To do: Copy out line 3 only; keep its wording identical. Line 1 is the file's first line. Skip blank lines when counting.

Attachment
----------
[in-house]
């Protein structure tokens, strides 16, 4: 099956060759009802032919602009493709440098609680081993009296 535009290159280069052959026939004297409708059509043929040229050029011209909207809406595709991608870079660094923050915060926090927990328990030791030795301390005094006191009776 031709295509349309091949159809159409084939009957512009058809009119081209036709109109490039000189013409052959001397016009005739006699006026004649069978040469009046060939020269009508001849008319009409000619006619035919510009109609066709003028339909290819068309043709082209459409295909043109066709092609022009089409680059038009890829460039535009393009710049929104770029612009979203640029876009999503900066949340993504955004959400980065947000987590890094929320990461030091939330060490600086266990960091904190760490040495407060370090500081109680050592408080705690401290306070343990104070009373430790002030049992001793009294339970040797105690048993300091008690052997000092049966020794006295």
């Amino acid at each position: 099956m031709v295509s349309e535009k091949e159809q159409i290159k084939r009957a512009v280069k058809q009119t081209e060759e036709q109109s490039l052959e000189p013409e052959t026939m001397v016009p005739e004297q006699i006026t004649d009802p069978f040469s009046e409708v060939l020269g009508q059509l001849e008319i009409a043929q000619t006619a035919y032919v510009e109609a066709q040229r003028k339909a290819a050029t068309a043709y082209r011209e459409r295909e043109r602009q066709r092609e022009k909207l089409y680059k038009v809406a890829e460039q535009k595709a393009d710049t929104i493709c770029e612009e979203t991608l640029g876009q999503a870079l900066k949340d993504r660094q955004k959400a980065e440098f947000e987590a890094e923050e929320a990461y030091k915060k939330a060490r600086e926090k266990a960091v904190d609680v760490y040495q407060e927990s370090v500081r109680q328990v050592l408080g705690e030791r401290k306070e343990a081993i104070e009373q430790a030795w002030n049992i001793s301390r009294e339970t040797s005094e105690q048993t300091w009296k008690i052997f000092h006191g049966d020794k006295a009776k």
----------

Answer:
């Amino acid at each position: 099956m031709v295509s349309e535009k091949e159809q159409i290159k084939r009957a512009v280069k058809q009119t081209e060759e036709q109109s490039l052959e000189p013409e052959t026939m001397v016009p005739e004297q006699i006026t004649d009802p069978f040469s009046e409708v060939l020269g009508q059509l001849e008319i009409a043929q000619t006619a035919y032919v510009e109609a066709q040229r003028k339909a290819a050029t068309a043709y082209r011209e459409r295909e043109r602009q066709r092609e022009k909207l089409y680059k038009v809406a890829e460039q535009k595709a393009d710049t929104i493709c770029e612009e979203t991608l640029g876009q999503a870079l900066k949340d993504r660094q955004k959400a980065e440098f947000e987590a890094e923050e929320a990461y030091k915060k939330a060490r600086e926090k266990a960091v904190d609680v760490y040495q407060e927990s370090v500081r109680q328990v050592l408080g705690e030791r401290k306070e343990a081993i104070e009373q430790a030795w002030n049992i001793s301390r009294e339970t040797s005094e105690q048993t300091w009296k008690i052997f000092h006191g049966d020794k006295a009776k």